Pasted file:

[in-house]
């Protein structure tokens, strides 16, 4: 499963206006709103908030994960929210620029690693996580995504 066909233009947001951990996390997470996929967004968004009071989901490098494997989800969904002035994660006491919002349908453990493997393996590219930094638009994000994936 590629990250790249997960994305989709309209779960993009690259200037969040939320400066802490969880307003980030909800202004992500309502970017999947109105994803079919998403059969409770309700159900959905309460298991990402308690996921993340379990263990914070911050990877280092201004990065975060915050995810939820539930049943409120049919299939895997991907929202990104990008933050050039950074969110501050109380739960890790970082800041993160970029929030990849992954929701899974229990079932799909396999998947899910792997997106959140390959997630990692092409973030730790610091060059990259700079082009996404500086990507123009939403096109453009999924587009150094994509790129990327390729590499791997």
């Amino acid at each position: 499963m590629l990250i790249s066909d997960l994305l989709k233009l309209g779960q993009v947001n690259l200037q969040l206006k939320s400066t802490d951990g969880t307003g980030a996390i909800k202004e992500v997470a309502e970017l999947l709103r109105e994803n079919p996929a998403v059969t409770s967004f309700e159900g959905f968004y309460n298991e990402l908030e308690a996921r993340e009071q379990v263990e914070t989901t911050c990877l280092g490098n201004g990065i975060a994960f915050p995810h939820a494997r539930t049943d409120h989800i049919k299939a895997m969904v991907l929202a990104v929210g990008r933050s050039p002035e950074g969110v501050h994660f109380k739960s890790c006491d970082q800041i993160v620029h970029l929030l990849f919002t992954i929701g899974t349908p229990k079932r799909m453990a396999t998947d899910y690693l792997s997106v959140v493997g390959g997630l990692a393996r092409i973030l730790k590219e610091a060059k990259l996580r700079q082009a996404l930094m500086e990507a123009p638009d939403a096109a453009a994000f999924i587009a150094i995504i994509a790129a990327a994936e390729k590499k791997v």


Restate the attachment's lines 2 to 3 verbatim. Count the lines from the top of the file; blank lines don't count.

């Protein structure tokens, strides 16, 4: 499963206006709103908030994960929210620029690693996580995504 066909233009947001951990996390997470996929967004968004009071989901490098494997989800969904002035994660006491919002349908453990493997393996590219930094638009994000994936 590629990250790249997960994305989709309209779960993009690259200037969040939320400066802490969880307003980030909800202004992500309502970017999947109105994803079919998403059969409770309700159900959905309460298991990402308690996921993340379990263990914070911050990877280092201004990065975060915050995810939820539930049943409120049919299939895997991907929202990104990008933050050039950074969110501050109380739960890790970082800041993160970029929030990849992954929701899974229990079932799909396999998947899910792997997106959140390959997630990692092409973030730790610091060059990259700079082009996404500086990507123009939403096109453009999924587009150094994509790129990327390729590499791997």
């Amino acid at each position: 499963m590629l990250i790249s066909d997960l994305l989709k233009l309209g779960q993009v947001n690259l200037q969040l206006k939320s400066t802490d951990g969880t307003g980030a996390i909800k202004e992500v997470a309502e970017l999947l709103r109105e994803n079919p996929a998403v059969t409770s967004f309700e159900g959905f968004y309460n298991e990402l908030e308690a996921r993340e009071q379990v263990e914070t989901t911050c990877l280092g490098n201004g990065i975060a994960f915050p995810h939820a494997r539930t049943d409120h989800i049919k299939a895997m969904v991907l929202a990104v929210g990008r933050s050039p002035e950074g969110v501050h994660f109380k739960s890790c006491d970082q800041i993160v620029h970029l929030l990849f919002t992954i929701g899974t349908p229990k079932r799909m453990a396999t998947d899910y690693l792997s997106v959140v493997g390959g997630l990692a393996r092409i973030l730790k590219e610091a060059k990259l996580r700079q082009a996404l930094m500086e990507a123009p638009d939403a096109a453009a994000f999924i587009a150094i995504i994509a790129a990327a994936e390729k590499k791997v």